L100 At what taxonomic level do these species differ? Order? Family?

L210 Given that other sources provide evidence for a role of androgens in altering male behavior and immune defenses, it would be useful to note the reproductive status of the anurans in this study at the time of collection - were they breeding, was it pre-breeding, post-breeding? - and how that may or may not affect results.

L229 Here the authors giive the year and person who described that species and the authors do the same for their study species, but there are many other places in the manuscript where a species is mentioned without the accompanying credit to those who described the species or the year. I recommend consistency throughout the manuscript.

The following are a few of the edits that are necessary to clear up the English in this paper. This is not all-inclusive, and I recommend that the authors have someone proofread this manuscript to make the English more clear.

L47 ‘are variable, providing plasticity in the response to…”
L49 ‘energetically costly’
L55 used
L60 barabensis
L61 circulating
L65 still some debate
L69 when
L77 was examined
This statement does not make sense:
which are still extremely scarce in amphibians by using of consensus methodology
(Clulow, Harris & Mahony, 2015), especially for those anurans living in different life
environments.


L104 ponds fields
L105 latest for
L106 Please use the term 'sex' instead of 'gender'
L122 tap water
L145 the repeat was very
L188 between sexes
L250 ponds fields space after fields
The phrase 'Timings of post hibernations' is not correct, please rephrase this.
L263 between sexes

Reviewer 3 ·

Basic reporting

Basic Reporting
For the most part the manuscript is clearly written. However there remain
numerous minor grammatical errors or passages where the meaning is unclear. I've included many examples from the introduction, but several other minor errors occur throughout the remainder of the manuscript.

L38. It is not clear what 'it' refers to in this sentence. Maximum PHA response? A difference between sexes?

L44. " their appearance timings of post-hibernation ". Change to "the timing of their emergence from hibernation"

L54. change "cost" to "costly"

L56. Change "preproduction" to "reproduction"
L60. Change " widely techniques" to " widely used techniques"
L65. Change "Cricetulus Barabensis" to " Cricetulus barabensis"
L67. Change " observed an" to "observed as an".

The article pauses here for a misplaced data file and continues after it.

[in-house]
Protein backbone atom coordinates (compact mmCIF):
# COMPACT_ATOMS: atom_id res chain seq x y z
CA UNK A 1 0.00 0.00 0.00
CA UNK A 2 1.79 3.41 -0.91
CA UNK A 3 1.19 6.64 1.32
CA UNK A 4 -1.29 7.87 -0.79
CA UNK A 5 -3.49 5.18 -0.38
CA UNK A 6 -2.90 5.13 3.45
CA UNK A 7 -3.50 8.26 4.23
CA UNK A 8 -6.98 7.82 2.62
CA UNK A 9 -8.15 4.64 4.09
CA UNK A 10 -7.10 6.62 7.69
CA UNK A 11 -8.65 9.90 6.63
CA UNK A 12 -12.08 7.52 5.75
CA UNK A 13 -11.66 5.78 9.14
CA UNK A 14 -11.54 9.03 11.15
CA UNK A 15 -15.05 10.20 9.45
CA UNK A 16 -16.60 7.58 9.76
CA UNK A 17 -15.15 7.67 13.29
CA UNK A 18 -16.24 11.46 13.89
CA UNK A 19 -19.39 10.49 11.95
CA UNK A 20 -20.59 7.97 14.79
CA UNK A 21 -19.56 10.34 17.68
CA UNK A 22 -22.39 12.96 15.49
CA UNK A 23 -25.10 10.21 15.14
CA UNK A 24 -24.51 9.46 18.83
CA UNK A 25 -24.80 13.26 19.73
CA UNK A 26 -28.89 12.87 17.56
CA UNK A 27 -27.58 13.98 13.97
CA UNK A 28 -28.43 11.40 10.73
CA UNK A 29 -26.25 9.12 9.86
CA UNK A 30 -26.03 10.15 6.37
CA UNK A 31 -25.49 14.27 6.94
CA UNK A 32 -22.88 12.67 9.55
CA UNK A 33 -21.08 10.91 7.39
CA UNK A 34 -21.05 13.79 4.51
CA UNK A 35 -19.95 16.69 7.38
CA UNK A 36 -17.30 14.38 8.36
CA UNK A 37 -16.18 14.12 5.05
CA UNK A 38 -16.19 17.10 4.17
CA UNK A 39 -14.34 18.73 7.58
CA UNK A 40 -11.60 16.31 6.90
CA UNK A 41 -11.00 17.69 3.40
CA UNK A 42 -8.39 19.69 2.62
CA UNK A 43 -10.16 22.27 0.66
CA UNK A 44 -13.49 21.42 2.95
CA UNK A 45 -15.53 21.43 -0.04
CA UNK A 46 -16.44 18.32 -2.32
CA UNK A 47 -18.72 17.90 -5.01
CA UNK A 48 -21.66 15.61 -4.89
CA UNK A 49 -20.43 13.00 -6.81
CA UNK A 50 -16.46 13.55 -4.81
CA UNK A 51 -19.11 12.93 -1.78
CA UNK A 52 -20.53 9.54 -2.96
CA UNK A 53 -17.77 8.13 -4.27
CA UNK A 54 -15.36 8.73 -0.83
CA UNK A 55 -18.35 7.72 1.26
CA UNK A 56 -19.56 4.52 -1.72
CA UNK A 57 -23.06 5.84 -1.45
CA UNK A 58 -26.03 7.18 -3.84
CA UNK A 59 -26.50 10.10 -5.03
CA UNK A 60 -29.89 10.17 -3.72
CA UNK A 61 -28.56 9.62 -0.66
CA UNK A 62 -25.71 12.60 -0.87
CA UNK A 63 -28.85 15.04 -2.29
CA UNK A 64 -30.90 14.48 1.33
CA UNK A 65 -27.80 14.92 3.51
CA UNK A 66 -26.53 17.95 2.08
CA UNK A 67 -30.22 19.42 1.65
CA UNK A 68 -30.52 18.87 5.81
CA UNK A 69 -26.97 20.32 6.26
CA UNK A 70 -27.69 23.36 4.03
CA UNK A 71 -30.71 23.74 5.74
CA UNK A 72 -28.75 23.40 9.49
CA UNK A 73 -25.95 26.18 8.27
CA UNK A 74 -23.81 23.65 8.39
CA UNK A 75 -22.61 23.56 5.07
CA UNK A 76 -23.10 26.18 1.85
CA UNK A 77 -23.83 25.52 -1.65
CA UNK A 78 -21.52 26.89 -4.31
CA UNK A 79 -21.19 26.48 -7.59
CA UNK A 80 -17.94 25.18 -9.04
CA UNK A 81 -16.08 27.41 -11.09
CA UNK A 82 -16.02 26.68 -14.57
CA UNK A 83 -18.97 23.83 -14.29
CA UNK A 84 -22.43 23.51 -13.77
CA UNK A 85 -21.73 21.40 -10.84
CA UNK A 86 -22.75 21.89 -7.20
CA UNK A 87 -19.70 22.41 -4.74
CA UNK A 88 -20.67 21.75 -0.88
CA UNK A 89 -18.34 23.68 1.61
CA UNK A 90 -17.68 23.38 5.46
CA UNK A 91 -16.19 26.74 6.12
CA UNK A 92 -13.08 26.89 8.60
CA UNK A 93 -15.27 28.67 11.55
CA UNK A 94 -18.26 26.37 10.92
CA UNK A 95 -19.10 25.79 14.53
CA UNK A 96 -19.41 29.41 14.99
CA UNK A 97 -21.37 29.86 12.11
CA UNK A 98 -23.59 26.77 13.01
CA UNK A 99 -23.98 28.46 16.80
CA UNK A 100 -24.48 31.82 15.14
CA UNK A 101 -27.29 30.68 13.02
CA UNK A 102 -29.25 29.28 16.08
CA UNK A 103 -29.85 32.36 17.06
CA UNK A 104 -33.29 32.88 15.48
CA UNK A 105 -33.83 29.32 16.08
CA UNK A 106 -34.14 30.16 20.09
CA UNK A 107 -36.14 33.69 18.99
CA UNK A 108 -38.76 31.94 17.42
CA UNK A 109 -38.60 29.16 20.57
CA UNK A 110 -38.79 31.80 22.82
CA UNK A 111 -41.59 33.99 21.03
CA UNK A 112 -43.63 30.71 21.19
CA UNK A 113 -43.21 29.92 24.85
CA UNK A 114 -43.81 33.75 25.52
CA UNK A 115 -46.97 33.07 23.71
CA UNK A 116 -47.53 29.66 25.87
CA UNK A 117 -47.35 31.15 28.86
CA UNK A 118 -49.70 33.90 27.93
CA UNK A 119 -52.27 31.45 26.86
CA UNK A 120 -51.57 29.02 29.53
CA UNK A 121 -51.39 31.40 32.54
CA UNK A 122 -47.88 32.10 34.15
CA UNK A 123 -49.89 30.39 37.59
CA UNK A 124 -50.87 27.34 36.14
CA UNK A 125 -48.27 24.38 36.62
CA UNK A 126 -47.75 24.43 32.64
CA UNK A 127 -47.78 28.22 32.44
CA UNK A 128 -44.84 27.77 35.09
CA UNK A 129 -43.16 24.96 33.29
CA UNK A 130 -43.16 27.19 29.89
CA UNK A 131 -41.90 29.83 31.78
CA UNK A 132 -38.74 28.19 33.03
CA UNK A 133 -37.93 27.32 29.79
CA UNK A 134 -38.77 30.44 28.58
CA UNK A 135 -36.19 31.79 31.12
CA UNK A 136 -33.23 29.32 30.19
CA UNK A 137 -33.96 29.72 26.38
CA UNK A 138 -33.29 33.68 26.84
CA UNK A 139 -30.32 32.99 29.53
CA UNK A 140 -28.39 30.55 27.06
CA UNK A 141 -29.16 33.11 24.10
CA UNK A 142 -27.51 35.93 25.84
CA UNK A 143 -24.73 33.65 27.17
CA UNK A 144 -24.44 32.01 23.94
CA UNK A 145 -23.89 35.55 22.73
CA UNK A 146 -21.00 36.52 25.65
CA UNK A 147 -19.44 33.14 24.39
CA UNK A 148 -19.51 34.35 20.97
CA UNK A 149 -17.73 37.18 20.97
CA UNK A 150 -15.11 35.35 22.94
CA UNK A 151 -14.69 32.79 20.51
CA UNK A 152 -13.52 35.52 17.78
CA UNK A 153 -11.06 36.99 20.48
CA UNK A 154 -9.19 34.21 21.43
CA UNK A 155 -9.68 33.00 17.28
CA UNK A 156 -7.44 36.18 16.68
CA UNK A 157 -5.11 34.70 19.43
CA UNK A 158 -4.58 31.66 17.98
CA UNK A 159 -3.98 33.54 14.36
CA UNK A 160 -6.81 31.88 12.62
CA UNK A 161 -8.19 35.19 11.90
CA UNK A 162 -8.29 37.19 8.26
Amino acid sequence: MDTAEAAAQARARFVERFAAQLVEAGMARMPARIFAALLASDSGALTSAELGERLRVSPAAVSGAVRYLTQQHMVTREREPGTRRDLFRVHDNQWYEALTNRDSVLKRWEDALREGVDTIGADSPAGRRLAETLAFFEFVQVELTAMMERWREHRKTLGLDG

L71. Change " are still some debating" to "is still some debate".
L72. Change " responsiveness" to "response".
L73. Change "of species specificity" to "species specific".
L98. Remove "life".
L102. Remove "classification".
L109 Replace ; with .
L127. Change "tape" to tap".

Experimental design

Some additional information on Methods and Results are necessary to help the reader understand the study and the interpretation of findings.

L.120-4 How many sites were each species collected from? Just one site for each? Were the Asian and Mongolian toads collected from the same site and the dark-spotted frogs from a different site?

L156. Was this two different analyses? One on 0hr mass and another on 72hr mass? Or was it a single analysis done on the change in mass between 0hr and 72hr?

L174. Shouldn't there be two tables here? One for 0hr and one for 72hr mass? What is the PHA Test effect? Is this the 0hr vs 72hr effect? This analysis is unclear. Does each individual appear twice in the analysis? Once at 0hr and once at 72hr? It must, since Error df = 94 even though there are only a total of 53 animals. If this is the case the analysis is pseudo-replicated. Animal ID needs to be included as a random effect if each individual has two observations.

L195. All the time-related effects seem to be missing from the repeated measures table. For instance, there needs to be a significant time*species interaction affect (that indicates that the way the PHA response varies over time differs among the three species) before 2-way analyses for each species is done separately. If the time*species interaction is nonsignificant there is no need to pursue the separate 2-way analyses.